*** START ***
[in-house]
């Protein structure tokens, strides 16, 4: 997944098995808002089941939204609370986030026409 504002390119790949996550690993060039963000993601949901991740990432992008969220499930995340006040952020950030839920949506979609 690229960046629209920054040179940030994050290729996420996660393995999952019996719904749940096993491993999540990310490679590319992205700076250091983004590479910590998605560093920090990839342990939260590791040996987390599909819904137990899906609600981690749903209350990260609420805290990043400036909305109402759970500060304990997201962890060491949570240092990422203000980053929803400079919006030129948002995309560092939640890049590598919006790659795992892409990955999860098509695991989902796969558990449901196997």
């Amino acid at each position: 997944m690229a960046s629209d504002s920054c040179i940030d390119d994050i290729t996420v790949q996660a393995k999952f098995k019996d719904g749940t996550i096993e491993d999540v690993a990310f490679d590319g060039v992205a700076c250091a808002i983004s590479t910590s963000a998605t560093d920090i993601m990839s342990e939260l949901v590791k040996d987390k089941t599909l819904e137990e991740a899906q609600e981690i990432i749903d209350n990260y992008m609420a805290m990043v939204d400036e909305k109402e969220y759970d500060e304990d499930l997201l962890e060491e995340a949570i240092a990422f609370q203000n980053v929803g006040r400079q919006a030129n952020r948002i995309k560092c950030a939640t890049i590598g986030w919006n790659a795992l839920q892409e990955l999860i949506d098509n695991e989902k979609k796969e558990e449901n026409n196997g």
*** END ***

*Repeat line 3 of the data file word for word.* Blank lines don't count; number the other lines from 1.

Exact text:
């Amino acid at each position: 997944m690229a960046s629209d504002s920054c040179i940030d390119d994050i290729t996420v790949q996660a393995k999952f098995k019996d719904g749940t996550i096993e491993d999540v690993a990310f490679d590319g060039v992205a700076c250091a808002i983004s590479t910590s963000a998605t560093d920090i993601m990839s342990e939260l949901v590791k040996d987390k089941t599909l819904e137990e991740a899906q609600e981690i990432i749903d209350n990260y992008m609420a805290m990043v939204d400036e909305k109402e969220y759970d500060e304990d499930l997201l962890e060491e995340a949570i240092a990422f609370q203000n980053v929803g006040r400079q919006a030129n952020r948002i995309k560092c950030a939640t890049i590598g986030w919006n790659a795992l839920q892409e990955l999860i949506d098509n695991e989902k979609k796969e558990e449901n026409n196997g």